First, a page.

Much attention has been given to determining the causes of soybean yield variability across fields. However, little attention has been given to whether seed composition may contribute to the variability.
In 1998, researchers at Iowa State University measured soybean protein and oil variability across a 50-acre field in central Iowa. The field contained a single variety, and approximately 10 soybean plants were collected from 50 points uniformly distributed across the field. The seeds were sampled for oil and protein content. Protein ranged from 34.4 to 37.9 percent, whereas oil ranged from 18.1 to 19.8 percent.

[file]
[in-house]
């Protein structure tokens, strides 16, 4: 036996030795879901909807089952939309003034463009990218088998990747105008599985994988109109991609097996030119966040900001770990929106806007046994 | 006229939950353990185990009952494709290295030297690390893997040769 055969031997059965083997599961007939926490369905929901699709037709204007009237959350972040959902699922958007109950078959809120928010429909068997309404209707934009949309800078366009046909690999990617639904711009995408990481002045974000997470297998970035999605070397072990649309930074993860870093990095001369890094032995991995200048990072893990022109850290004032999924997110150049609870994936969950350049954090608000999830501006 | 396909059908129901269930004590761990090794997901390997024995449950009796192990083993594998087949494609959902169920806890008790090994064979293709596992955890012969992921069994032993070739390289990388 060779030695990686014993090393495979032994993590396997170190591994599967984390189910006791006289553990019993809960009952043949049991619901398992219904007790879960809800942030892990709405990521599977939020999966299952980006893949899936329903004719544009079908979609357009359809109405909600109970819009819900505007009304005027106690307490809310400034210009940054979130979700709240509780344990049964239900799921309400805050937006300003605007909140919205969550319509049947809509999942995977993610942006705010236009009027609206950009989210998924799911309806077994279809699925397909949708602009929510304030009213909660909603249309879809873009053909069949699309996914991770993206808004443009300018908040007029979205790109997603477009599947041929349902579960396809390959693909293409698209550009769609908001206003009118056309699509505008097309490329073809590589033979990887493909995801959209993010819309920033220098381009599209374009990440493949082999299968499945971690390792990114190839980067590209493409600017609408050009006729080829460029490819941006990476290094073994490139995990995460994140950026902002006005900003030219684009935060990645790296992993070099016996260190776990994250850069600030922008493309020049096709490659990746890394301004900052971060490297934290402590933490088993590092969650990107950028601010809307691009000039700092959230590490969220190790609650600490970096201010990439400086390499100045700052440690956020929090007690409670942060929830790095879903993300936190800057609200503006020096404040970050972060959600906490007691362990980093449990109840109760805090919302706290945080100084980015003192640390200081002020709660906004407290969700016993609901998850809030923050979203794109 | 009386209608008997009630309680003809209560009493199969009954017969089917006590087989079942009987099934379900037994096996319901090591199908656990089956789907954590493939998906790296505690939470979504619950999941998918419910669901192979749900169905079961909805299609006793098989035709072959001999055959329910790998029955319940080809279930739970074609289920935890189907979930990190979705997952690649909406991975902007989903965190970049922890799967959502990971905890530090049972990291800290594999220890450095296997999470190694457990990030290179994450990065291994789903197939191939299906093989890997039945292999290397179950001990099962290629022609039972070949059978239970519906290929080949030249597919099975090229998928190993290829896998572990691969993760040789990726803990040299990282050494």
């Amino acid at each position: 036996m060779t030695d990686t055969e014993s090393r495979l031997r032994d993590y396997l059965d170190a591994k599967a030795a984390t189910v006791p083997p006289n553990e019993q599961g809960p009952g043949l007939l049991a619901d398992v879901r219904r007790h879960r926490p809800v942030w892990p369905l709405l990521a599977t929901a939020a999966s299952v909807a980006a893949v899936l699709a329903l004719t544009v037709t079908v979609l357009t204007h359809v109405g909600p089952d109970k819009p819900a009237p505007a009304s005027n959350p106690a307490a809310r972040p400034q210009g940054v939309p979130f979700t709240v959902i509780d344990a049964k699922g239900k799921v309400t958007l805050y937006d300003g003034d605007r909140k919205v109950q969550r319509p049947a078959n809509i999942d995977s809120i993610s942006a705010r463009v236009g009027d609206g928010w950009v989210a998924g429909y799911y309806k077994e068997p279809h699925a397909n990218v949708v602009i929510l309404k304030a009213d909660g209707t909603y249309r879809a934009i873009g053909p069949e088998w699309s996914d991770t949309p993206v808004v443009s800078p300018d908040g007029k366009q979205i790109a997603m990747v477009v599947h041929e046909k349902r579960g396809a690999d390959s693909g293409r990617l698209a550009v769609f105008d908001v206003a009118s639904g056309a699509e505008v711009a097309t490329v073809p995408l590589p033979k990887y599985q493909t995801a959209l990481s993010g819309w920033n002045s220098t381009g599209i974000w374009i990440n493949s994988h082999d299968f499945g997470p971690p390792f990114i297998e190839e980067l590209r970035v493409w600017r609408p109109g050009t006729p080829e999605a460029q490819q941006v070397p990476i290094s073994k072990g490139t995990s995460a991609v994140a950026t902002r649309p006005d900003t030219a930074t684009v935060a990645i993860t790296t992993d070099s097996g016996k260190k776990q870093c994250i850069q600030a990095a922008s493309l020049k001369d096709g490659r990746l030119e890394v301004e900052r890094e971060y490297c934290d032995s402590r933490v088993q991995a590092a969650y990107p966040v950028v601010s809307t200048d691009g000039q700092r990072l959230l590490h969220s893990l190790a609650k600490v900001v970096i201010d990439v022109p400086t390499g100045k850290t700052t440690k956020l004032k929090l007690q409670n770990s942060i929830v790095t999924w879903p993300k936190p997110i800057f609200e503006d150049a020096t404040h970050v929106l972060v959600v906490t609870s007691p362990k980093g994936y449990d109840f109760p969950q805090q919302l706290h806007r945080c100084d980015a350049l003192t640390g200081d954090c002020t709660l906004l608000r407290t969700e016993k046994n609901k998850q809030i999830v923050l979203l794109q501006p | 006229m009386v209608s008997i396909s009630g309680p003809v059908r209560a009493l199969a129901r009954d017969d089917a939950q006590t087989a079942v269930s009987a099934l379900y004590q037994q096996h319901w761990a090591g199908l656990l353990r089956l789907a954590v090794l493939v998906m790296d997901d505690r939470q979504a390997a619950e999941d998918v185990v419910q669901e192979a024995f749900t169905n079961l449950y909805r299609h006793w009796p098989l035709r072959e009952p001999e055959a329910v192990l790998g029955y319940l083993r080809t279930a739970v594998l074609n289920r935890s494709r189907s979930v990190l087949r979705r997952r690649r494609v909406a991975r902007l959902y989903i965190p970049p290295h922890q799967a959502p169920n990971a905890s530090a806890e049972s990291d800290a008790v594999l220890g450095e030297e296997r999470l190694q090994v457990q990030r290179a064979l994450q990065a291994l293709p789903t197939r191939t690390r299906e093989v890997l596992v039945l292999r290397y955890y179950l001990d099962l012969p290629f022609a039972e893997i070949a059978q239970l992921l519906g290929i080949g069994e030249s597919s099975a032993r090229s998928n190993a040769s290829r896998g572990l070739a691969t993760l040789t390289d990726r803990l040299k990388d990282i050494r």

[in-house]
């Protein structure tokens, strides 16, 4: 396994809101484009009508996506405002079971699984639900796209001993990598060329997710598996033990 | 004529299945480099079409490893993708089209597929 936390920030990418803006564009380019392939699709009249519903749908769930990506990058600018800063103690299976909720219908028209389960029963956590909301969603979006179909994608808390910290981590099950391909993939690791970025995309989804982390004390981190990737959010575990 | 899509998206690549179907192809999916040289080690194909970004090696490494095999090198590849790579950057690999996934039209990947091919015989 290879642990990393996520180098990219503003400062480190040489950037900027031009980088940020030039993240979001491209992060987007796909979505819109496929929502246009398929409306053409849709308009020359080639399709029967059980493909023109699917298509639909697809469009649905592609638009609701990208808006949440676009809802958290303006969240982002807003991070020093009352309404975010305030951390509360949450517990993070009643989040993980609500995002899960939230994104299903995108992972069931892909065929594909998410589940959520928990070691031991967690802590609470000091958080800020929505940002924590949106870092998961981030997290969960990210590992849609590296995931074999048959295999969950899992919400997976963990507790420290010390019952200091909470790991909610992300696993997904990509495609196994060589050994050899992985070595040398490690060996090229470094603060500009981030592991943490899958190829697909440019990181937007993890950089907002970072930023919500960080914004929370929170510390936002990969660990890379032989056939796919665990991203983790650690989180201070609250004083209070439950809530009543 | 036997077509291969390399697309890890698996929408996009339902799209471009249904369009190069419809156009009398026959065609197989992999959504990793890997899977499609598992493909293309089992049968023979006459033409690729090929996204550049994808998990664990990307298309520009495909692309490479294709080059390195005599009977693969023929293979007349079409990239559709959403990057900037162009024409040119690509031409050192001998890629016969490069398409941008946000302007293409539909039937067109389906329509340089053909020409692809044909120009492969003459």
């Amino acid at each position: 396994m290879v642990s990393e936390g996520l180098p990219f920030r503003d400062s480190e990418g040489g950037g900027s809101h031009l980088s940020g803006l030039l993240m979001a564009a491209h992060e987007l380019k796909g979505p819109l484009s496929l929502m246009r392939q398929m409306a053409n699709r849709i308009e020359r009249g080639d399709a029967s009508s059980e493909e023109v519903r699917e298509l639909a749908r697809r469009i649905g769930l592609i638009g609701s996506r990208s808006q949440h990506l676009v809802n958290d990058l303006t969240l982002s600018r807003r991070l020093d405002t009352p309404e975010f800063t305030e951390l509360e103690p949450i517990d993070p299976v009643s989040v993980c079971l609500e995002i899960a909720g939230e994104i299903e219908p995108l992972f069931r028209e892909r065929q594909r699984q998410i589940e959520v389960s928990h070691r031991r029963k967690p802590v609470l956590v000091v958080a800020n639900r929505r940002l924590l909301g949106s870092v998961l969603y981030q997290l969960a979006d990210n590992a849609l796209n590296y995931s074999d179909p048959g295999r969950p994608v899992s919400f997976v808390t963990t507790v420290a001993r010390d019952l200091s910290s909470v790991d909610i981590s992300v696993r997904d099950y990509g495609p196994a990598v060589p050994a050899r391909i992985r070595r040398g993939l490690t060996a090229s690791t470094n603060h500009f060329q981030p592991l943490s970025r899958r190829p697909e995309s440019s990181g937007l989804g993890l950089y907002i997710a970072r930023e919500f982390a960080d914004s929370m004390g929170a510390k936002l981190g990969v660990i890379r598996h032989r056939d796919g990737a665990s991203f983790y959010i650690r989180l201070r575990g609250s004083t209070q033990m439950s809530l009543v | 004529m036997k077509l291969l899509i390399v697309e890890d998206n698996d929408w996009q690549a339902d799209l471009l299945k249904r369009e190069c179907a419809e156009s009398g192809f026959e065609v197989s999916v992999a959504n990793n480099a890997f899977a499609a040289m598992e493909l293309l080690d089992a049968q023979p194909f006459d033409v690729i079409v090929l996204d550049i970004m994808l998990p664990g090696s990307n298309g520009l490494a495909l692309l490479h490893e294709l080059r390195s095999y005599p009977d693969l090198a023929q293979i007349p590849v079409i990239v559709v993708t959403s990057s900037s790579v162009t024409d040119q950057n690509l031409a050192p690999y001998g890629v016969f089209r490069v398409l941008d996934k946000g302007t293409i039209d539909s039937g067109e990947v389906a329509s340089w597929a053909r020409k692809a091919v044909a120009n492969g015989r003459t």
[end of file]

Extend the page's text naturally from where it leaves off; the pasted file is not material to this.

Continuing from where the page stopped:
Although patterns are evident in the field (Figures 1 and 2), they do not appear to follow topography or soil type. Additional work is planned to unravel the causes of composition variability. The sum of oil plus protein is important in determining processing value of soybeans. If we can understand the site-specific factors that influence composition, we can select for varieties that maximize processing value. This approach will become more important if we move toward selling soybeans based on processing value, rather than on bushels per acre.
Figure 1. Distribution of protein content in a 50-acre soybean field near Perry, IA (1998).
Figure 2. Distribution of oil content in a 50-acre soybean field near Perry, IA (1998).
This work was funded by the Soybean Research and Development Council.
This article originally appeared on page 8 of the IC-482 (PrecisAg) -- May 5, 1999 issue.